A Healthcare Finance News article last year quoted a New Jersey hospital executive as saying: “Big is going to be better; small is not going to survive.” Time will tell if he is right, but most industry analysts agree that the coming year will be full of acquisitions and mergers as hospitals, health systems, information technology companies, software firms, medical practices and other healthcare service providers seek to discover whether or not bigger is indeed better in the new world of the Affordable Care Act (ACA) -- and whatever evolves from its planned repeal and replacement.


A prime example is United Health’s recent announcement that their Optum unit would buy Surgical Care Affiliates for about $2.30 billion, creating a comprehensive ambulatory care services platform, including primary care, urgent care, and surgical care services. Surgical Care and its affiliates serve about one million patients per year in more than 30 states and operate 205 surgical facilities, including ambulatory surgery centers.
Not all provider realignments will be associated with mergers and acquisitions, some will come as partnerships to support better clinical integration and improved care delivery. The new CMS value-based payment reimbursement models create incentives to focus on prevention and the need for hospitals and healthcare systems to work together more efficiently.  Even if health reforms, such as the new Quality Payment Programs under the Medicare Access and CHIP Reauthorization Act (MACRA) of 2015, weren’t enacted, pressures in the private marketplace would have driven healthcare providers in this direction.
There is no doubt that market forces, including the enactment of ACA and other reimbursement issues, began the mergers and acquisition movement and continue to drive its mania. Healthcare is moving from being hospital-centered to population-health centered. Managing this transition requires providers to operate multiple local delivery centers to hold down costs and provide healthcare at a local setting.
Mergers also offer the opportunity to produce a cost savings, both in back office functions -- such as purchasing, revenue cycle and IT -- and ultimately enhance healthcare delivery through improved, standardized clinical protocols.
Only time will tell whether or not bigger is indeed better in the new world of whatever evolves from the planned repeal and replacement of the Affordable Care Act.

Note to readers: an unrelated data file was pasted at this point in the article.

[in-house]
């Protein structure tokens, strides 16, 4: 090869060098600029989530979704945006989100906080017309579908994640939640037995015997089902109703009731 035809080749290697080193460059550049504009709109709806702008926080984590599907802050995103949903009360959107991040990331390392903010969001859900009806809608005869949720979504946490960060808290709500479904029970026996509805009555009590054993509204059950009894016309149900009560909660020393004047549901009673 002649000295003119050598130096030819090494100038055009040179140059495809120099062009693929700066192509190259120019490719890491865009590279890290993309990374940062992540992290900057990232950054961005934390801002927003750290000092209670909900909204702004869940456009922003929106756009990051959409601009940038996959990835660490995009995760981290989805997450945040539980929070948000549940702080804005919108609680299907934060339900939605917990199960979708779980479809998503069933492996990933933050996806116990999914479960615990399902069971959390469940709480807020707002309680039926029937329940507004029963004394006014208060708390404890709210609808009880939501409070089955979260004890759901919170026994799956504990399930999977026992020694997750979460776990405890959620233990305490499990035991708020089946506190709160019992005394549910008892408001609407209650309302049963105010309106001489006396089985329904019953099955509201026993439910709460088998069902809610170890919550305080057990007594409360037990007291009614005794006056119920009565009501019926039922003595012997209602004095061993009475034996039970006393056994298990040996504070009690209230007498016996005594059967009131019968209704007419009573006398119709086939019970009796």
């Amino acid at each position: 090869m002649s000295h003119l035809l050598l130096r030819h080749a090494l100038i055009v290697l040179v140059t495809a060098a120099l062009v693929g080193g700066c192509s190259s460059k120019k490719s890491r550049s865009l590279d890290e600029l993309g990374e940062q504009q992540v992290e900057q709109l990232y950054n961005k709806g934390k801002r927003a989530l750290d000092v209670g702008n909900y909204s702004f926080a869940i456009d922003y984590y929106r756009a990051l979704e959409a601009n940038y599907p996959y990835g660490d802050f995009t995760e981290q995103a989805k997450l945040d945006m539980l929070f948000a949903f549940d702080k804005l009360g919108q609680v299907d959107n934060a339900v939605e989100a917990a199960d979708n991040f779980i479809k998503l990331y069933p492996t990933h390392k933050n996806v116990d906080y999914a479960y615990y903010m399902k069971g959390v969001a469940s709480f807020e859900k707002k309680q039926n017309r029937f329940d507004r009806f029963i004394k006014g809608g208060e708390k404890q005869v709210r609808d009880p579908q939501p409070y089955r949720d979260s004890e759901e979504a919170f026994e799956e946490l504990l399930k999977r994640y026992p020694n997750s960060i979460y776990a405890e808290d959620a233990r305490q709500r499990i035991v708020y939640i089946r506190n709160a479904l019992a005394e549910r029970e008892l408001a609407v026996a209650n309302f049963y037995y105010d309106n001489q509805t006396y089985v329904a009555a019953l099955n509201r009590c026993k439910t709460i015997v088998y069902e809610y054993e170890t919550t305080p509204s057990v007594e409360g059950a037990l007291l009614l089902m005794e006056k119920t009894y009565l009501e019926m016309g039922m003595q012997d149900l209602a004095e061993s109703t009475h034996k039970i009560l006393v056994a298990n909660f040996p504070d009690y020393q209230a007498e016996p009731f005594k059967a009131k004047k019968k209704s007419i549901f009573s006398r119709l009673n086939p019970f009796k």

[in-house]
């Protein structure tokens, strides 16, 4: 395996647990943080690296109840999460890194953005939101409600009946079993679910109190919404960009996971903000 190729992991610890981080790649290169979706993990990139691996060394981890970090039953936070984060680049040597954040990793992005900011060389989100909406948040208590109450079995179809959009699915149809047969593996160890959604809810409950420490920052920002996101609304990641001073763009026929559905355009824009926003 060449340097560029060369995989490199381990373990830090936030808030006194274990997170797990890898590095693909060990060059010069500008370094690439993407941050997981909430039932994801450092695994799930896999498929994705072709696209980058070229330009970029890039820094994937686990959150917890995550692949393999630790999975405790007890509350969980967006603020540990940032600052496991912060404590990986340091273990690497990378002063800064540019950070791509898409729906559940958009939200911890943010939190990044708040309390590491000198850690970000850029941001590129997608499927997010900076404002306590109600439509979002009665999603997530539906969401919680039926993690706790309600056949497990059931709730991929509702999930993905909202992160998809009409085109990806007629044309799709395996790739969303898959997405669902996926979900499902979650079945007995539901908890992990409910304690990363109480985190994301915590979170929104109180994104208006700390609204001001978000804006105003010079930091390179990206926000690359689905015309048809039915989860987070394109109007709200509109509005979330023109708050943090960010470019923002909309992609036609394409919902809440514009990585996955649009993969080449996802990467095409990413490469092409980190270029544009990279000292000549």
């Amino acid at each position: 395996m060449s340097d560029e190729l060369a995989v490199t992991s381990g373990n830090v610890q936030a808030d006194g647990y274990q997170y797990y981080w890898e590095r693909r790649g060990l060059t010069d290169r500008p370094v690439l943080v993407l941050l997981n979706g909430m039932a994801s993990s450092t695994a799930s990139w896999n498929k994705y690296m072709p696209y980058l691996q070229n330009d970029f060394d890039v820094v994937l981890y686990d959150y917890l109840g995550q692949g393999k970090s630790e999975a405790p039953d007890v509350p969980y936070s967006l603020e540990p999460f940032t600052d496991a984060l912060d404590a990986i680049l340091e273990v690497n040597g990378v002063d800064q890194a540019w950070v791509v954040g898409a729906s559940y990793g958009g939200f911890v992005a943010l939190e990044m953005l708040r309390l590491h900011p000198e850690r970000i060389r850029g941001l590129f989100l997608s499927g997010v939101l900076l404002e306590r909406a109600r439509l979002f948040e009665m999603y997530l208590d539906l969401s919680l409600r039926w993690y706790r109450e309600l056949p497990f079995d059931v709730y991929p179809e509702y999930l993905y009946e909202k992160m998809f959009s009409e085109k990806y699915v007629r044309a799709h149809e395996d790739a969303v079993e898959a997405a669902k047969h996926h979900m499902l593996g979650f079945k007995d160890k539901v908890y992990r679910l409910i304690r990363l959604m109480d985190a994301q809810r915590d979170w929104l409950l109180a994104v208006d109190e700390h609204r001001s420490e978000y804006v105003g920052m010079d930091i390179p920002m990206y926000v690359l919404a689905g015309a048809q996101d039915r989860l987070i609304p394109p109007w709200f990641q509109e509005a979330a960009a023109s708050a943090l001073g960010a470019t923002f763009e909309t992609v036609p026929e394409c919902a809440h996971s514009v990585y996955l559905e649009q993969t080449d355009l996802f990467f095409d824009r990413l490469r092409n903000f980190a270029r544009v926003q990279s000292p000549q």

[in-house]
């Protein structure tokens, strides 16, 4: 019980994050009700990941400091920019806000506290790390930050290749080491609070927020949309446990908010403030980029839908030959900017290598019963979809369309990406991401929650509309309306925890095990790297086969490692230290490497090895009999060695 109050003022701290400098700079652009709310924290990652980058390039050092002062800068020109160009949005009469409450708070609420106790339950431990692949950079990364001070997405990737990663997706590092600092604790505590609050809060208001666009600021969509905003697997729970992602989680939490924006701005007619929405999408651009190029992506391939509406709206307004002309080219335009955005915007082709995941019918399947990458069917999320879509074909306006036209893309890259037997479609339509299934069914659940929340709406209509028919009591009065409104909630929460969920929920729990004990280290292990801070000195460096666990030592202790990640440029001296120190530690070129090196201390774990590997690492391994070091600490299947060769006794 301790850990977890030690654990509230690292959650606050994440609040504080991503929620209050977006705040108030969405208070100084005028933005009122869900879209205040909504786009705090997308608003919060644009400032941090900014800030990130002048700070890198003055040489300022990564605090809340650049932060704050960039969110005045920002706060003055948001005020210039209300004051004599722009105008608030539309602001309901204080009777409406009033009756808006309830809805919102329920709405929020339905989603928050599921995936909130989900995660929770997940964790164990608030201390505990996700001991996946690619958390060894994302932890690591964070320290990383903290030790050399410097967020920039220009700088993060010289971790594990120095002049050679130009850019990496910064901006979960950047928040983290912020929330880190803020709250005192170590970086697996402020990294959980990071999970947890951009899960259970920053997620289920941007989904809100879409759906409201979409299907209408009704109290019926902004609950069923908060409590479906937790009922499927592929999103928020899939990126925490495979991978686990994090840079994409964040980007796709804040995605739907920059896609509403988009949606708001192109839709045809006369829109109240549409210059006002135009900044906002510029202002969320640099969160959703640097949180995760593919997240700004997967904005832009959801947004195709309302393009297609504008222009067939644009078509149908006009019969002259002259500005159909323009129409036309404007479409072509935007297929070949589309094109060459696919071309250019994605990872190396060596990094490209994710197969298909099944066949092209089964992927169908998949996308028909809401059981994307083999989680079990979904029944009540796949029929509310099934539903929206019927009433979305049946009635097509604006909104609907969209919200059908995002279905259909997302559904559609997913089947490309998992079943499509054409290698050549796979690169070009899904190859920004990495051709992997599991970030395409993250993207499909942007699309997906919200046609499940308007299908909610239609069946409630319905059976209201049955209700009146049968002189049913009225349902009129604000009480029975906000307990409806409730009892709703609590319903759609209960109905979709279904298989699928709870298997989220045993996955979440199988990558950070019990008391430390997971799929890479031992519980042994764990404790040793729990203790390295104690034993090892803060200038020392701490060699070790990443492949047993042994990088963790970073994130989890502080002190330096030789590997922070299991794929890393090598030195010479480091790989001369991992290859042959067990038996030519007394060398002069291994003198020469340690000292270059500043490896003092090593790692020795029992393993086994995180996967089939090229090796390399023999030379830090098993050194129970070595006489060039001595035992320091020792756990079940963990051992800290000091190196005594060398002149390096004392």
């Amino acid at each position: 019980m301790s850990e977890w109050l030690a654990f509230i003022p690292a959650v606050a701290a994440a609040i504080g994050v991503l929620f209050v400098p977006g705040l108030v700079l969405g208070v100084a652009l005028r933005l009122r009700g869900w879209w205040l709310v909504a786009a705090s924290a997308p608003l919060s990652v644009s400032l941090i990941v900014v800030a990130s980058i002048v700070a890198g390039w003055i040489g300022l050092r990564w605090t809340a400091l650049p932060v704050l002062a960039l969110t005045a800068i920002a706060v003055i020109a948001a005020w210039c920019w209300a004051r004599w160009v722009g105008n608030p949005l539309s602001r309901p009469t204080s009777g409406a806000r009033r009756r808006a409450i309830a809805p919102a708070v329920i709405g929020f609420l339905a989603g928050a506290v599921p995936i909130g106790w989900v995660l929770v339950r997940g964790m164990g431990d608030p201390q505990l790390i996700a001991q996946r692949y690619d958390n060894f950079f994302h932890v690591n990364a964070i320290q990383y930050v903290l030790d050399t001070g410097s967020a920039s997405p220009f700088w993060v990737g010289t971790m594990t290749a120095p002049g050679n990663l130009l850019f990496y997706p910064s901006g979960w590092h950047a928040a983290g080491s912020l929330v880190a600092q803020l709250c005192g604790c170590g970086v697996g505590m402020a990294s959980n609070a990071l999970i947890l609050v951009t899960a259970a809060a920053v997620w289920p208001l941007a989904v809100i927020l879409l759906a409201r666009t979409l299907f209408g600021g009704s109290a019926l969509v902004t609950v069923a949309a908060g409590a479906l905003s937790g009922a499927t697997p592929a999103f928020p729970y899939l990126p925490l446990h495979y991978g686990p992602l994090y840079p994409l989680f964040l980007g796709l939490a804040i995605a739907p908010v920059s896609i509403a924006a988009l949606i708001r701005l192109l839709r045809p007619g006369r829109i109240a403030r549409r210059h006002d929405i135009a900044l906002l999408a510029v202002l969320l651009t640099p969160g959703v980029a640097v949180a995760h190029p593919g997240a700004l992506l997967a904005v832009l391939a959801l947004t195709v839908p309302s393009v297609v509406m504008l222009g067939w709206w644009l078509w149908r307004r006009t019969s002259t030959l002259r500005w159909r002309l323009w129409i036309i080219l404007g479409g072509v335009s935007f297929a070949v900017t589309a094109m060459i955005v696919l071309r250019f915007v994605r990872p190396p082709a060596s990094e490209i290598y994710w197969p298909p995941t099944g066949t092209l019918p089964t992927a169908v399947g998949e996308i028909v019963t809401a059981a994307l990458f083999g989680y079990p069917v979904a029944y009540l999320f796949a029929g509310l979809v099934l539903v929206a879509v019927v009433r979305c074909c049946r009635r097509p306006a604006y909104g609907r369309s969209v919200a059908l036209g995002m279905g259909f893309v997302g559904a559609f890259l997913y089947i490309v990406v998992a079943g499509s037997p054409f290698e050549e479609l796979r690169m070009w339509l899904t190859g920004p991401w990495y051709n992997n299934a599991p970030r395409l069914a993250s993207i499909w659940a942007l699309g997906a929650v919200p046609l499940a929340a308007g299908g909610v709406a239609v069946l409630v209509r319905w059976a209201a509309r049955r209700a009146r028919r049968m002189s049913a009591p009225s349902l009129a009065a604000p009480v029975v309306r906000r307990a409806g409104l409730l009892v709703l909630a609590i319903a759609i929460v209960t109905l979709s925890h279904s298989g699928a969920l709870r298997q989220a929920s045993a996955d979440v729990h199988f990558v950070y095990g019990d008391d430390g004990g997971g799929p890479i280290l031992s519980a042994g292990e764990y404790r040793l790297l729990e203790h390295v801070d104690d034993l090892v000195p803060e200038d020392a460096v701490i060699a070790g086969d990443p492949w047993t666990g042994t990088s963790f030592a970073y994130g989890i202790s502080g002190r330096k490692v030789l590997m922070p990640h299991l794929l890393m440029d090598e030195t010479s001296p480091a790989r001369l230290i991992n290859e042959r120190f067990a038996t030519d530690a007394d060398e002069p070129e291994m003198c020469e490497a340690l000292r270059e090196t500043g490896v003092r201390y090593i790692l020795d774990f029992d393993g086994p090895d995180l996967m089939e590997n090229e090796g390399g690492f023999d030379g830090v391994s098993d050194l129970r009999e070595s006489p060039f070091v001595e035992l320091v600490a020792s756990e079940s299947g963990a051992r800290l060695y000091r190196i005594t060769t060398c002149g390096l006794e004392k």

Tags: Best Practices, RCM Solutions, Revenue Cycle Solutions

Specificity of ICD-10 Coding Can Improve Reimbursements for Vaccine Administration

Posted on Wed, Jan 11, 2017 @ 10:15 AM

Administration of vaccines is an important part of healthcare delivery, and a critical contribution to preventive public healthcare. However, risings costs are making it difficult to align vaccine administration expenses with revenues.

There may be some relief to these rising costs and it comes from something that was once seen as a burden for medical practices. That relief comes in the form of ICD-10 coding.


The transition to ICD-10 was seen as an administrative burden for many practices, but it does offer some relief in aligning vaccination reimbursement with actual costs. Compared to the previous coding system, ICD-10 recognizes the type of vaccine provided by the CPT or HCPCS code entered, negating the need for individual diagnosis codes.

The American Academy of Family Physicians (AAFP) offers specific coding guidance for practice billing patients covered by Medicare Part B and Medicare Part D. The Centers for Medicare & Medicaid Services (CMS) also offers guidance on choosing the right code for adult vaccinations, including the seasonal flu shot.

Correct coding is essential to receiving the proper reimbursements. A robust Health Information Management (HIM) coding program has never been more critical to the success of healthcare organizations than it is now. If your practice is not sure whether or not you have the expertise to code properly and receive the optimum reimbursements you deserve, it’s time to engage with a partner who brings a deep understanding of how proper coding affects the revenue cycle.

GeBBS Healthcare Solutions provides Health Information Management (HIM) solutions that cut through the complexity with expertise, operational excellence, and a sophisticated approach. We are a leading provider of outsourced medical coding and coding validation audits, and we have a unique insight into your challenges when it comes to data quality and coding accuracy, productivity, and reliability.

Let our team of expertly trained and qualified Health Information Management coders, who adhere to the best practices in the HIM coding field, make sure you receive the optimum reimbursements for your vaccine administrations.